Most business leaders understand that a rapidly increasing share of computer power and applications is taking place on something called the cloud. They may not fully understand what that means, but they accept the fact it seems to work. It’s like electricity: who needs to know what’s involved in moving current from a power plant to your office? All that really matters is knowing when you plug your phone charger into a socket, it works, right?
From an operations standpoint, that’s understandable, but is remaining unclear on what the cloud is all about wise? A central element in keeping any business viable is understanding and managing the risks associated with it. If you lack a clear understanding of how the cloud works, how can you ensure you’re properly prepared for the inherent risks — especially risks that could put you out of business for an afternoon … or good.
It’s just computers
Although the cloud may sound like the stuff of science fiction, some sort of mysterious repository of data that floats between the troposphere and the stratosphere, it’s actually just a bunch of computers and server racks located all over the world. They’re networked and managed together, so when you need to store the Word document with your recipe for the office chili cook-off, the cloud finds a place where there’s enough space. Then it loads your document there and memorizes the location.
What about security?
Computers and servers fail. They get hacked. They encounter internal errors of the kind that turn your screen blue and stop your heart on a busy Friday afternoon. Your chili recipe could get corrupted, overwritten, or accidentally deleted. Stuff happens. Assuming what you store in the cloud is automatically safe is dangerous.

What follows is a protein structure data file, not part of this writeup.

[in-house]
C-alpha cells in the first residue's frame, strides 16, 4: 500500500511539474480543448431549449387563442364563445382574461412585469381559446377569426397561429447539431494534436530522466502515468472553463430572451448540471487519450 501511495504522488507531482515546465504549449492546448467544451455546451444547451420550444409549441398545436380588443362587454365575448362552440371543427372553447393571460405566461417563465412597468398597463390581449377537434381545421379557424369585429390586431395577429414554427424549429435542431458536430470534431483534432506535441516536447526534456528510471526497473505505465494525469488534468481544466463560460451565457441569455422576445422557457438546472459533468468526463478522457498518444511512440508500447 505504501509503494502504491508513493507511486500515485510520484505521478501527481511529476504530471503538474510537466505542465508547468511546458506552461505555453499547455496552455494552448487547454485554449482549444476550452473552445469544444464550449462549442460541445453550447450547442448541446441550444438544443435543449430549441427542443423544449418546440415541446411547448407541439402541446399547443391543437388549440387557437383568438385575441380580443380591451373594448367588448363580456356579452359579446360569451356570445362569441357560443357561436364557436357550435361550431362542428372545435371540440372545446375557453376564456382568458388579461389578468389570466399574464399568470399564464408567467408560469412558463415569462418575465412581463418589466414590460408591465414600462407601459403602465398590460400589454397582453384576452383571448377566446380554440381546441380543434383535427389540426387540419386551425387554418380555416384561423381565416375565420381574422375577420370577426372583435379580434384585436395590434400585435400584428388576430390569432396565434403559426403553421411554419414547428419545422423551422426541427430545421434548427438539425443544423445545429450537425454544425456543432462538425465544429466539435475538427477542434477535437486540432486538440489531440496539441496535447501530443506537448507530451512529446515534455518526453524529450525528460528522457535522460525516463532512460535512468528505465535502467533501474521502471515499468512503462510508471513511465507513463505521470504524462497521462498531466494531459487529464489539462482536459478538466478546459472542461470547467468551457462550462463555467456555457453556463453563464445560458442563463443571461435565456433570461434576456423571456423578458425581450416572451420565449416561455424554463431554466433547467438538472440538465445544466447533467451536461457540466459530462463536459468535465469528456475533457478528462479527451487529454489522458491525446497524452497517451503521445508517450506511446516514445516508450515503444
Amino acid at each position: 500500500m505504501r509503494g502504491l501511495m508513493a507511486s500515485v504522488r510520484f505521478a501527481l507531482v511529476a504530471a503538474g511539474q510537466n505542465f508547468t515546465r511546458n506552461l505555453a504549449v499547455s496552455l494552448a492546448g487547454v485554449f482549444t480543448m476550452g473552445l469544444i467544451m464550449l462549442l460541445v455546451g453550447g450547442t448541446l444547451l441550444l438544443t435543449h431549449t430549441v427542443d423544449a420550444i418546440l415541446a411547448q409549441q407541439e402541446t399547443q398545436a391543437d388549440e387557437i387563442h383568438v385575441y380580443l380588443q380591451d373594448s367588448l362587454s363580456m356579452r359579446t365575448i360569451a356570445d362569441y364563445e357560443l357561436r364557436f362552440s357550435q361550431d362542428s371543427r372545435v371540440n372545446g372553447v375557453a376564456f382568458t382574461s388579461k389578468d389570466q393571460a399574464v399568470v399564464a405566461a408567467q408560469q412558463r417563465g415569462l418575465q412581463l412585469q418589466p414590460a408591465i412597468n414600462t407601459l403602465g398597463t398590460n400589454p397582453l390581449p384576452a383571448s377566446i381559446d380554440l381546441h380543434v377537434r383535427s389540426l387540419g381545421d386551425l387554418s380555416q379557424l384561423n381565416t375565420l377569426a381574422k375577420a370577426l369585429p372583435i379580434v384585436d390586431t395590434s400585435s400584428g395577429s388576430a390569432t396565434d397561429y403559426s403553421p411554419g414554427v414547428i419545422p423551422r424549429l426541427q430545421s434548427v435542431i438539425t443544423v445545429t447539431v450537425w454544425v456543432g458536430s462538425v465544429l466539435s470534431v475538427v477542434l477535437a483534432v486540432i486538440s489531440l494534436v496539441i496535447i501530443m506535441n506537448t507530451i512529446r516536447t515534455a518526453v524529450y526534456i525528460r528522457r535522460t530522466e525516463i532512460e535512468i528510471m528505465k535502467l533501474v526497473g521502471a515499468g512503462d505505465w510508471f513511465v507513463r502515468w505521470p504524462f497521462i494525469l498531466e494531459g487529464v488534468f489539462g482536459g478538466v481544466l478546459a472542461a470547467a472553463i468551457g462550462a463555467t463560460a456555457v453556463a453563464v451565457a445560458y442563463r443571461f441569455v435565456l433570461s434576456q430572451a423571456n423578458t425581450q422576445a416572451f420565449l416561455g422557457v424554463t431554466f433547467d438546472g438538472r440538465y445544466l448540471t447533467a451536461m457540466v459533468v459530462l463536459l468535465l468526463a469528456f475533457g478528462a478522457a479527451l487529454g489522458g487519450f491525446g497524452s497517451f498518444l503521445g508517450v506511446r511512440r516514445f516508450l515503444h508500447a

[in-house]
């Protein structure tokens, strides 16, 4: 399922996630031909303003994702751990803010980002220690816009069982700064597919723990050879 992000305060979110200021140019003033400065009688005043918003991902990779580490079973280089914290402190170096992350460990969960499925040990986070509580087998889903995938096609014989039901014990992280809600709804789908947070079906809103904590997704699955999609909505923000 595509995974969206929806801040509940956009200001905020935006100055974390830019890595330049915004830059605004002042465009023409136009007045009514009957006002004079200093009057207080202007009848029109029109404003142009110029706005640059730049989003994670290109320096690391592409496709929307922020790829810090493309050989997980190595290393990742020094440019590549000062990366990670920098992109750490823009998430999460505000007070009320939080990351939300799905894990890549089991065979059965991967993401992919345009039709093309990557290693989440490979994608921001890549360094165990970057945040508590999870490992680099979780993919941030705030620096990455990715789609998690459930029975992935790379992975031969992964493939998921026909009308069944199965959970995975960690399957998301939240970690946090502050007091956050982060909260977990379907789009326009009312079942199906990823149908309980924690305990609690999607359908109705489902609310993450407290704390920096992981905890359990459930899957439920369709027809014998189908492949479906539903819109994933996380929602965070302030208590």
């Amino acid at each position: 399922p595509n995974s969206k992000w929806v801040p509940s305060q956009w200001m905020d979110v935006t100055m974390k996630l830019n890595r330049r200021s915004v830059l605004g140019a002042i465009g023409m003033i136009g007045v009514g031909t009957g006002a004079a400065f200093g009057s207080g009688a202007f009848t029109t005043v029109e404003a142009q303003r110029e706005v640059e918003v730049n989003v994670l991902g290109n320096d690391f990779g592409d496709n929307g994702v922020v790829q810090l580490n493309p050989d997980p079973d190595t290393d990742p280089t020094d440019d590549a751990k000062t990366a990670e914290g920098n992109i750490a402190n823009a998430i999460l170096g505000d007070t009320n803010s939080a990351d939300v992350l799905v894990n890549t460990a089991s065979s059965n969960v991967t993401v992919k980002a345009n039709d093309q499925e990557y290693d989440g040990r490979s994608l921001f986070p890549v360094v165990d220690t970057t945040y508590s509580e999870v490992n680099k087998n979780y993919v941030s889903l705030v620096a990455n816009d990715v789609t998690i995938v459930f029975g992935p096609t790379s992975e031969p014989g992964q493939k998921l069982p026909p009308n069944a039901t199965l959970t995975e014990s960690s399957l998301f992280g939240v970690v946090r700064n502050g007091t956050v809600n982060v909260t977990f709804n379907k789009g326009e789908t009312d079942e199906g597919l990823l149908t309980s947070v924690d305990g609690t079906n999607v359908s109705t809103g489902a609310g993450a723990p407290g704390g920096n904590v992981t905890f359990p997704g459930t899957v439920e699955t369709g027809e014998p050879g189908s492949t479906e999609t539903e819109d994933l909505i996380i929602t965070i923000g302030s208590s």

Learning what your cloud vendor does to protect it is critical. And that means really learning it and not just trusting a website message like “we use strong security protocols.” The more sensitive the data you move to the cloud, the greater the risk to your business, and the more important it becomes for you to develop a solid understanding (and contingency plans). Of course, if your cloud vendor is doing the right things, your data may be even safer in the cloud than it would be in your office.
Don’t you just hate it when your home’s internet goes down while you’re streaming that season finale? You’ll hate it even more when an internet hiccup shuts down your business for a few minutes … or a day. If you can’t trust your internet connection and the one your vendor uses, you probably shouldn’t trust the cloud.
It’s not right for everything
The cloud is attractive to business owners because it means they can cut equipment expenditures and simplify data organization. But just because you can do something on the cloud doesn’t mean you should. For example, since the cloud depends upon strong internet connectivity, applications that demand high-performance computing resources (like video production or CAD) may not be well-suited.
Know your costs
Before you assume the cloud is a more affordable alternative for your business, be sure you know the real costs. Some cloud providers may not charge you for data uploads, but add a steep per-gigabyte fee for downloaded data. Other may have affordable starter plans, but you may find yourself in a higher tier with much higher fees.
Be sure you choose a cloud provider that uses common storage formats and makes it easy to move data if you decide to make a change. Some providers use propriety systems to make it difficult to access or move what you’ve stored.
Somebody help me
While competition has improved customer service, it still pays to research the help that’s available and what it may cost you. And sure, “24-hour customer service” sounds great, but not if you have to wait for 24 hours to get the support you need.
Don’t go it alone
If you’re considering a move into the cloud, find a partner who can help you receive the greatest benefit without running into headaches like those we’ve mentioned here. Our Cloudologists will discuss your needs and help you improve your company’s bottom line.